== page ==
Episode 1 - Professor Alex Johnstone
We need new ways of collaboration to effectively transform the food system into promoting healthy, environmentally sustainable, and equitable diets. Our multidisciplinary research approach is detailed in the project outline figure.
A description of the planned activities of the four workpackages
WP1 - Lived Experience - Persons; Food System Stakeholders; Patients - Co-design of supermarket-based interventions that support people living with obesity and food insecurity to acquire healthy & sustainable food (Douglas, Brown & Hardman)
WP2 - Population level - Utilising supermarket transactions and data science to understand the health and sustainability of population diet at scale (Morris, Gilthorpe & Green)
WP3 - Action level - Implementation of retail strategies to promote healthy and sustainability purchasing in consumers & patients (Gately, Griffiths & Sainsburys)
WP4 - Stakeholder engagement & impact delivery - Policy; Retail; Consumers - Share key project findings for transformative potential (Johnstone, Co-PI's, Stakeholder Group & Steering Group)
- Work Package 1
To capture and apply the lived experience to inform retail strategies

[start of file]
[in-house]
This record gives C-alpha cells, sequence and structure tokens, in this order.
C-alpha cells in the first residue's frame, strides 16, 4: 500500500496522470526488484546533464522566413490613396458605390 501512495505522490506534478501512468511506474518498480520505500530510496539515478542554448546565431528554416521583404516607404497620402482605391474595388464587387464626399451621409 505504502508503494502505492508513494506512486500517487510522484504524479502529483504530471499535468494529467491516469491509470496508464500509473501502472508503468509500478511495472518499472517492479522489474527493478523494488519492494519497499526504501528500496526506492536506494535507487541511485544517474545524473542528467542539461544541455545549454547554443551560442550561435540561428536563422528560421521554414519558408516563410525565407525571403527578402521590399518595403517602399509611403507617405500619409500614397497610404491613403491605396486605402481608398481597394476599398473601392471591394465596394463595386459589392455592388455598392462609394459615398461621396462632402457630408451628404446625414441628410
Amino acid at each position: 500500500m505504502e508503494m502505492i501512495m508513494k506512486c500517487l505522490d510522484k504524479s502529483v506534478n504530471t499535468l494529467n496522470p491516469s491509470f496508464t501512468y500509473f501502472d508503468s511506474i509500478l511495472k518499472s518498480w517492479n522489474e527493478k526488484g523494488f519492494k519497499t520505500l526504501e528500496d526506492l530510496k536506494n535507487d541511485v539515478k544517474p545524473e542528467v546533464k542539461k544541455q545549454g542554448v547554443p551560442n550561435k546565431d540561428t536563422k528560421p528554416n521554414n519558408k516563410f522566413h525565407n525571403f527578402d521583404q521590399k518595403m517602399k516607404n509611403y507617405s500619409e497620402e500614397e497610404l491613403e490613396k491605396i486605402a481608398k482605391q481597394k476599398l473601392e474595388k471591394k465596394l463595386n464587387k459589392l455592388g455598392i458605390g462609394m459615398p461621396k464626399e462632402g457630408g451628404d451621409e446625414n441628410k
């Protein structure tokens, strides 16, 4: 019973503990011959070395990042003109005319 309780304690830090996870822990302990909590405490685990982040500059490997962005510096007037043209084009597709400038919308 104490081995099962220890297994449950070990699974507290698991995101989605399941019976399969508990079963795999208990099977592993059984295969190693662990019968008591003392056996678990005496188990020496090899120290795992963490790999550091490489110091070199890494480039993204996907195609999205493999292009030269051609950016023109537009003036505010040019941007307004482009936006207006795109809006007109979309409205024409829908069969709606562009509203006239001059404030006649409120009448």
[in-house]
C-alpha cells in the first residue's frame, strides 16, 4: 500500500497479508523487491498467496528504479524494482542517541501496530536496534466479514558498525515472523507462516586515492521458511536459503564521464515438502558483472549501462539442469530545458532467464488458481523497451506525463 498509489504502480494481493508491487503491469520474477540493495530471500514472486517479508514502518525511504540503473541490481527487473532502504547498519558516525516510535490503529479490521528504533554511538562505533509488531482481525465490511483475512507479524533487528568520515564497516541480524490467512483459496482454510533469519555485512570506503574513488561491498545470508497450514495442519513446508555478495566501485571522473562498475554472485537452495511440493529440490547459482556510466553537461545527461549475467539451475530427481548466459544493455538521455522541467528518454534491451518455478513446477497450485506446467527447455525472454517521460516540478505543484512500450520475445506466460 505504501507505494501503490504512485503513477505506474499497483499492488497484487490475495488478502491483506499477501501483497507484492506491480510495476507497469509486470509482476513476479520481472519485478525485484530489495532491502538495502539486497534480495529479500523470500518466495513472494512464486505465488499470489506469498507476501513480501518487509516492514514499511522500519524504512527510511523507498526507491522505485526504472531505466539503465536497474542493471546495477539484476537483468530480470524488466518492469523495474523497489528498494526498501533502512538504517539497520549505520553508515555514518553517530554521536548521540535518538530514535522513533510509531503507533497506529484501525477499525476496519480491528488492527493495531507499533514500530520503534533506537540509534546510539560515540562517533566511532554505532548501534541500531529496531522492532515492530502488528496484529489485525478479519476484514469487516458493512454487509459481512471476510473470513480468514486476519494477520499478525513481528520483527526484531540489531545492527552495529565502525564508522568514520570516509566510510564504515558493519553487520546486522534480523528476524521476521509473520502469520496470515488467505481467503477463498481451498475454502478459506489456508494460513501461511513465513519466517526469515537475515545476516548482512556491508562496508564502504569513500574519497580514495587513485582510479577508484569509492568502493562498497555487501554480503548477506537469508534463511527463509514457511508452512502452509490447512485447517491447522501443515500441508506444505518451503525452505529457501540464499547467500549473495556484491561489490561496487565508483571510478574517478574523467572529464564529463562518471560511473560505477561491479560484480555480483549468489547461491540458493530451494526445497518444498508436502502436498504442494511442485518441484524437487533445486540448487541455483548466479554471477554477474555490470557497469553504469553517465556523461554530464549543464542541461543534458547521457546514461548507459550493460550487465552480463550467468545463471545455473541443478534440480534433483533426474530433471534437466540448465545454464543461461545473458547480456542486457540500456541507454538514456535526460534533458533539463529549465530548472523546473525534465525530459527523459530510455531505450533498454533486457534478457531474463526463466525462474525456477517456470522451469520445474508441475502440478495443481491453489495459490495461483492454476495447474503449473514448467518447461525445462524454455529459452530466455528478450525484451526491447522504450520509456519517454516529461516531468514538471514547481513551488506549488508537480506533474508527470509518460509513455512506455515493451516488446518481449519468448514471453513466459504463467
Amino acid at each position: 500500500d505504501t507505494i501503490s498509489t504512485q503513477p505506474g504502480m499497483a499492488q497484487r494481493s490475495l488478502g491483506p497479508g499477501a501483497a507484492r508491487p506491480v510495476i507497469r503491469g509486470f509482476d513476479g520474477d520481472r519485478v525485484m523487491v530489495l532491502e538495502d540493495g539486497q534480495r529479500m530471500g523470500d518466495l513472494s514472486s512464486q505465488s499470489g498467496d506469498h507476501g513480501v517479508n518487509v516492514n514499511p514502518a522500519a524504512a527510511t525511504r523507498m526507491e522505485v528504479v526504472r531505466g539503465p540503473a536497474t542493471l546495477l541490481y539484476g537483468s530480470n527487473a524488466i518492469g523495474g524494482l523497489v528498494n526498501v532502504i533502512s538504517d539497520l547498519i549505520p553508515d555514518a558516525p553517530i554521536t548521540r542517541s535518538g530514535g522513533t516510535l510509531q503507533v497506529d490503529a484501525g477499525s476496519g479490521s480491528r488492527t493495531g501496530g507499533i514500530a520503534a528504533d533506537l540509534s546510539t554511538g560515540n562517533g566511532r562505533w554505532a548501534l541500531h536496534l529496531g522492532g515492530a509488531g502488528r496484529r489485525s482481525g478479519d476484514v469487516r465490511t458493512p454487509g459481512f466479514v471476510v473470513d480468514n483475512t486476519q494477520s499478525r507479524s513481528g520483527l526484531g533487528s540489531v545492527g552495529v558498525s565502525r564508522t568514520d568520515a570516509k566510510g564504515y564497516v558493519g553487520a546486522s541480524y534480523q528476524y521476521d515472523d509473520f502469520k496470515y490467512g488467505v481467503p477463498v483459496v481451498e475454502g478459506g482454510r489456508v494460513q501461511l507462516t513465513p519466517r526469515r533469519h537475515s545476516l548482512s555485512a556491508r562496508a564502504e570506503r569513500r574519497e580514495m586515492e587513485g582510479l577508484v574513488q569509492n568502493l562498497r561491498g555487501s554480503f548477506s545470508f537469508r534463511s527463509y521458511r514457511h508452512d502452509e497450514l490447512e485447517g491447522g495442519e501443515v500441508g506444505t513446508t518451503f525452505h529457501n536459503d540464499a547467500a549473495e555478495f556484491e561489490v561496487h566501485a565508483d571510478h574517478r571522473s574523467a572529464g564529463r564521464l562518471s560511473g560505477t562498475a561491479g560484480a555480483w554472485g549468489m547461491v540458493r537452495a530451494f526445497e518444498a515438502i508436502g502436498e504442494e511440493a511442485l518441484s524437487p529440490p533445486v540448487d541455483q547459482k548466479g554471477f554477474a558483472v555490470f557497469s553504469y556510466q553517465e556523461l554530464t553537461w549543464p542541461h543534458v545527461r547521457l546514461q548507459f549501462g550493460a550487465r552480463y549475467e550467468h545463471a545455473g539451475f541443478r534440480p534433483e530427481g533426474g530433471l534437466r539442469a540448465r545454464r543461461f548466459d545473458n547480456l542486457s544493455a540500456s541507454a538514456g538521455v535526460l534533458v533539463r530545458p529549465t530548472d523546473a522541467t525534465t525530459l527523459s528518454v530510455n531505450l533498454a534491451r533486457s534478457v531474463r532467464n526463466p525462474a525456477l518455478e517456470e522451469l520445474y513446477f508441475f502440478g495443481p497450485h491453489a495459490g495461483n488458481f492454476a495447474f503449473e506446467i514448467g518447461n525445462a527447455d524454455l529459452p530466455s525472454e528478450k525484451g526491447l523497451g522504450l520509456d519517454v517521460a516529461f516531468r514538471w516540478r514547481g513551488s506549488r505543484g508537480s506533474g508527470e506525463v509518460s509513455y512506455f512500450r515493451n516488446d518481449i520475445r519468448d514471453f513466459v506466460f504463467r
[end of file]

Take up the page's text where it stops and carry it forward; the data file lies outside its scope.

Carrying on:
Co-design of supermarket-based interventions that support people living with obesity and food insecurity to acquire healthy and sustainable food
WHO IS INVOLVED
Dr Charlotte Hardman, University of Liverpool
I am interested in psychological determinants of appetite and eating behaviour and in the application of this knowledge to interventions for health behaviour change. Charlotte is interested in psychological influences on eating and weight management.
Dr Adrian Brown
My research is research interests centre around obesity, type 2 diabetes, bariatric surgery, weight stigma and the use of formula-based diets in different patient populations. I have recently focussed on weight-related terminology used by healthcare professionals, and the impact of COVID-19 on people living with obesity.
Professor Flora Douglas
Flora contributes to a number of national and local steering and advisory groups concerned with addressing household food insecurity and health in Scotland. Her particular focus is on providing expert input on the evaluation of interventions intended to address food poverty in Scotland.
- Work Package 2